Sunday, December 7, 2008
Here's the last page.
I'm proud of the visual communication here of the mindwipe, it's not exactly the easiest thing to convey without a stupid-ass panel reading "and this is how the robot got the relevant part of his brain erased". This isn't the golden age anymore, thankfully, we can trust the viewer to understand the action just by showing it, right? Right?
I guess it would have been easier if the screen read something silly like 'R U SURE U WATN FULL MEMORY WIPE Y / N ?' but nerds will be nerds and I had my nerd friend Ghormak write me some c64-like BASIC code that would theoretically clear some memory. Well... all the memory, really. Let's pretend ZX is running on 20 internal c64 chips in parallel and has different memories stored on different ones. Also the irony of a robot named ZX64 running on c64 processors. I will have none of it on the ongoing vendetta between Spectrum and Commodore users, both machines have their strengths. It's just a shame the c64 has many, many more of them. That's the final word on this, now, you hear?
I think this page works and I wouldn't really change much about it. This is also a byproduct of this art being closer to today than some of the other stuff I've posted so it's not that I've changed radically as an artist since.
Here's some more Ptoing slave comments on the coloring:
Page four was frustrating as I accidentally saved the resized .jpg into the photoshop file when I was almost done, and that would have been of course totally useless for print, so I had to start over. Still I am happy with the outcome especially the psychedelic colours in the middle panel as well as the three last ones, which in a way echo the colours of page three.
The only rationalization going on here is how I colored the last panel as well as the background in the last three panels, which I did in a way to guide the eyes as well as focus on where important stuff was. If you look at how ZX is shaded in the last panel and think a bit about it, it makes no sense whatsoever as far as realism goes, but at this point Helm has indoctrinated me with his "Screw Realism" credo, that my compulsions never stood a chance.
On a side note, the text of the pseudo code in the first panel is made with the C64 charset. I actually fired up WINVice (a C64 emulator) and typed the stuff in there and then printscreened it and adjusted it for the comic as needed. So many interesting facts, no?
Very notable is that Helm did not do any adjustments to the last two pages, he saw them and was happy. (The last 3 panels are a very good example of his inconsistencies. Note the eye positions of ZX)
In closing I have to say I really enjoyed colouring this comic and I am looking forward to colour more of Helm's comics in the future. Tho one thing I learned is that I never want to colour comics professionally unless I really have to.
Thank you for bearing with me and my ramblings. You are released now.
Hehe, c64 charset... nerds will be nerds.
An interesting point to note is that the comic has some internal symmetry. Page 1 ends with a 'hello' and an embrace, page 4 ends with a 'hello' and a handshake :(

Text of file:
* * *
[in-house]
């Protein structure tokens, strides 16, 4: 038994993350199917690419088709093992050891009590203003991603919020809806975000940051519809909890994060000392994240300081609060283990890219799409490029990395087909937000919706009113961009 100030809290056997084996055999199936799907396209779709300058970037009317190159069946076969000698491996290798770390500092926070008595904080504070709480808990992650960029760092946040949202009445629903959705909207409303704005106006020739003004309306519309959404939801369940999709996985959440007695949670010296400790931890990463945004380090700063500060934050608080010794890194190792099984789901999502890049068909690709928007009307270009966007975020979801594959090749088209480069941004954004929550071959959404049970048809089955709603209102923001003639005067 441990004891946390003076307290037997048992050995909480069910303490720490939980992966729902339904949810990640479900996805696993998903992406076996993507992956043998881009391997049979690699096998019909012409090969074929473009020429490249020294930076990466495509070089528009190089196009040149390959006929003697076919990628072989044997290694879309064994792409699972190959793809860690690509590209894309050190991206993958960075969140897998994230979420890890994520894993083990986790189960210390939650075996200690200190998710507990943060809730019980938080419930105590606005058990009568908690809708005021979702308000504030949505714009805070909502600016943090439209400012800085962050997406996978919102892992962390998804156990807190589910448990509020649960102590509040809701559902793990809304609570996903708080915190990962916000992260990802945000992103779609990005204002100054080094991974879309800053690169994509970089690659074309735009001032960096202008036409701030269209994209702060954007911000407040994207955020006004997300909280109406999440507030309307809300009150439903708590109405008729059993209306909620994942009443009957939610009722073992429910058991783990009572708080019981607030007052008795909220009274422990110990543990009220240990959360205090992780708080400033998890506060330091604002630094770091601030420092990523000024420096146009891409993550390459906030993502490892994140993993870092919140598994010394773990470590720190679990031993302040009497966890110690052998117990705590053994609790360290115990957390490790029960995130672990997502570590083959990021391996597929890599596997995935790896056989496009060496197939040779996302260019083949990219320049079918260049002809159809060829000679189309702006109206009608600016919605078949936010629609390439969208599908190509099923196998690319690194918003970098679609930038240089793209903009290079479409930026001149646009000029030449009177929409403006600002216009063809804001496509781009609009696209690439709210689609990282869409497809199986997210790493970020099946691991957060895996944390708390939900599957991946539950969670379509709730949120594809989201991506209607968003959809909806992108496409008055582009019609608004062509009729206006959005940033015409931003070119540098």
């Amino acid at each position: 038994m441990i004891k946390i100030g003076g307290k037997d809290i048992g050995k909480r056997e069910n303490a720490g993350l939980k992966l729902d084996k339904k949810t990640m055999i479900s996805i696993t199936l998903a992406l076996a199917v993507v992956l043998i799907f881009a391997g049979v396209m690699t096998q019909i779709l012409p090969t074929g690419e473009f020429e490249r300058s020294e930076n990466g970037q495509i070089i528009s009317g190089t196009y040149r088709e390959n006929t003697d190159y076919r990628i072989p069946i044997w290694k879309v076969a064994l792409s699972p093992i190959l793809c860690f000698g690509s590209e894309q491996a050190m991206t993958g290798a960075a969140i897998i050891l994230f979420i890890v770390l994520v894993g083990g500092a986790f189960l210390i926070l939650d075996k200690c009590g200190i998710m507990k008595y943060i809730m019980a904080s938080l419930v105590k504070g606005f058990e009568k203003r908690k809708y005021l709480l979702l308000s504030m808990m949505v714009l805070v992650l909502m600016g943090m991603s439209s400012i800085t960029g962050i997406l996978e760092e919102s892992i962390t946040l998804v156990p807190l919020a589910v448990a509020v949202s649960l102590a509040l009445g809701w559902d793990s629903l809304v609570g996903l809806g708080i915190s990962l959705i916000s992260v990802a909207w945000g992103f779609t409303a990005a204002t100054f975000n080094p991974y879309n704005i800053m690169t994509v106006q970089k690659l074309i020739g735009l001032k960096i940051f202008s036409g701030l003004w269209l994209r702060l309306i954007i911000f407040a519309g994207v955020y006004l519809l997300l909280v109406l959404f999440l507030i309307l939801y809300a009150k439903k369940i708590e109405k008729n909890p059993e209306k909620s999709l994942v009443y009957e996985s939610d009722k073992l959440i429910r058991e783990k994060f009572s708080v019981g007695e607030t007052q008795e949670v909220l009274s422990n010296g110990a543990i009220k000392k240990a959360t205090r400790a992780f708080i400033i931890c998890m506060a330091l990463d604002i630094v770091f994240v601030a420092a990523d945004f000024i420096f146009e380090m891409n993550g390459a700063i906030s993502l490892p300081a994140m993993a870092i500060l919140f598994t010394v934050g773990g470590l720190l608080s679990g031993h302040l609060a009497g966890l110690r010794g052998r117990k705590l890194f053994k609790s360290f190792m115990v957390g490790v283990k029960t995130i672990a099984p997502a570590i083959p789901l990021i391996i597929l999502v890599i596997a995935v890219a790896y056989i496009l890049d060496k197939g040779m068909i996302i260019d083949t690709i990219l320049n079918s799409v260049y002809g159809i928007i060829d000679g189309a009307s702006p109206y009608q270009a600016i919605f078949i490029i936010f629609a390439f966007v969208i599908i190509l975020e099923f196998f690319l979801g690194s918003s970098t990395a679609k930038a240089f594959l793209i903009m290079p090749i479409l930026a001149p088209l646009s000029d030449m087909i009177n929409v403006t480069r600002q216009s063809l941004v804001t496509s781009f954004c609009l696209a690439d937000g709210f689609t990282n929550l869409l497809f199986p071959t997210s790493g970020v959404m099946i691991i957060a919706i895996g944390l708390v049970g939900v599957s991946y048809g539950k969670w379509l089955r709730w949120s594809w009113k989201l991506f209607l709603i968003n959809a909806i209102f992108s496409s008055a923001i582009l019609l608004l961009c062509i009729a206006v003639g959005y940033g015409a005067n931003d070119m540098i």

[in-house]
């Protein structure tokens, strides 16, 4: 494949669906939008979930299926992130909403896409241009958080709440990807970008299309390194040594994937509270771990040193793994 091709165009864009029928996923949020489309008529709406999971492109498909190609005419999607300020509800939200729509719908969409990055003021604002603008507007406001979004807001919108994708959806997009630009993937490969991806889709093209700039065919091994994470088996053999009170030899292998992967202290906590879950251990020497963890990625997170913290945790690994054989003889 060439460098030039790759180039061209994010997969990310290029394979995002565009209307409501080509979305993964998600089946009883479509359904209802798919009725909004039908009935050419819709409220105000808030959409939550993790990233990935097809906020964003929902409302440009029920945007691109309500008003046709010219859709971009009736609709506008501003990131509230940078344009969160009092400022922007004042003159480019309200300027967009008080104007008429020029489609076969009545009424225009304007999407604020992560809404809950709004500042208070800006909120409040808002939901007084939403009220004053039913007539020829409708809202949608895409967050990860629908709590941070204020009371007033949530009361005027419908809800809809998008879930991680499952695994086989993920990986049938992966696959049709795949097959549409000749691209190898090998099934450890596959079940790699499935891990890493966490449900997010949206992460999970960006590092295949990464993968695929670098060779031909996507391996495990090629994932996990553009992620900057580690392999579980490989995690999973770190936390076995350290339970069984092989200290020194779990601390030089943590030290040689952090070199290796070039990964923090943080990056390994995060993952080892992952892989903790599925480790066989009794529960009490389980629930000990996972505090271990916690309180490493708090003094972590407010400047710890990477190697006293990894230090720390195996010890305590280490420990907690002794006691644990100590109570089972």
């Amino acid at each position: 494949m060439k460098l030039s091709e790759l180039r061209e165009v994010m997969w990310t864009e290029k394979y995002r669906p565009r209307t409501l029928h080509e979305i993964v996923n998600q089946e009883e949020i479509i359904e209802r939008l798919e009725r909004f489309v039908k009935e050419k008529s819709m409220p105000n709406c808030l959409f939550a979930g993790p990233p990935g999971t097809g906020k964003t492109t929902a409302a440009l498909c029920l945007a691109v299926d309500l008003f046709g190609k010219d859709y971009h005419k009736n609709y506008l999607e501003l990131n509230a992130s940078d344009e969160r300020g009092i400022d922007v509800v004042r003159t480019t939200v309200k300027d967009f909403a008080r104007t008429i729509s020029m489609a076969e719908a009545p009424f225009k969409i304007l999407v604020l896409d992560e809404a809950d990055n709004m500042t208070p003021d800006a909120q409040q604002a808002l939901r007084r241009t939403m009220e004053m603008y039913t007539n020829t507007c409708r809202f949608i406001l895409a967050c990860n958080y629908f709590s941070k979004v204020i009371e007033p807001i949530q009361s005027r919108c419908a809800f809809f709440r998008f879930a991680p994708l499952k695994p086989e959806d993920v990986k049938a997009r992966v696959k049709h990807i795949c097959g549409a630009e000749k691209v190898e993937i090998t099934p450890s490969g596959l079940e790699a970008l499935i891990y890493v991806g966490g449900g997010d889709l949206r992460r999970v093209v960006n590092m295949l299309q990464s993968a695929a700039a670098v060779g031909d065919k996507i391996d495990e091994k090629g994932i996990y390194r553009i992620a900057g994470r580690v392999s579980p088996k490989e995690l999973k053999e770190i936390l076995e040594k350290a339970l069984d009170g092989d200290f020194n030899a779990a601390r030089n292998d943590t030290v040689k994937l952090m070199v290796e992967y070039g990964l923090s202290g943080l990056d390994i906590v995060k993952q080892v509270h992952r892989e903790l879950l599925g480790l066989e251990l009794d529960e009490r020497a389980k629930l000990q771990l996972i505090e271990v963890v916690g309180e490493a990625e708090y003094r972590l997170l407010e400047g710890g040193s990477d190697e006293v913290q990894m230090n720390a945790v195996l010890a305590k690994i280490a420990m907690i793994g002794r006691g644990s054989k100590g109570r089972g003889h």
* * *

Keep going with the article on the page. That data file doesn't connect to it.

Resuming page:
Oh about handshakes, I guess I should say that whereas most people think them old-fashioned I am a firm believer in a firm handshake upon meeting someone. ZX takes from his artist in this amongst other superficial character traits (like being AWESOME ALL THE TIME).
Page 2 is all words words words and panels panels panels and page 3 is all about silence and few panels, that's a contrast bookended by symmetrical pages more or less (for instance page 1 and 4 all end on three vertical panels of close action, so on). I like playing up the forms of comics, I hope I don't constrict the actual happenings inside them with my such concerns.
Closing thoughts on the comic's abstract: "Man, imagine how harsh digital, perfect memory would be if you were a heartachey robot" was the initial thought that came to me while I was taking a shower/touching myself. I stepped out and kept a single doodle note of ZX running a big cartoon magnet all over his forehead and saying "fuck you, bitch" and the idea stewed from there to something a bit more human, heh.
Whereas I don't think it mirrors anything real very completely, what with none of us being robots, it does have something to it if you ever have been in love and you acutely remember parts of that relationship. For a long time you think you'll never forget, that there won't pass a single day that you won't think about that person and nothing anybody else tells you makes you change your mind. Eventually you forget, but this comic is about tough choices and the very blurry line between bravery and cowardice in interpersonal relationships. There is also the sad suggestion of the deterministic repeat, of something having happened just to happen again and again, ourselves looking at ourselves making the very same mistakes, kicking and screaming and crying but still saying 'yes' at the right times and 'no' hardly if ever. I mean, who knows what happens after the last panel, here? Perhaps she never explains what just happened, perhaps she pretends she was 'fixing him' and they meet all over again all the time she's secretly hoping, yearning that things won't play out as they did last time. For all we know... this has happened many times before. Always the same pseudocode, always the same last words
I love you so much.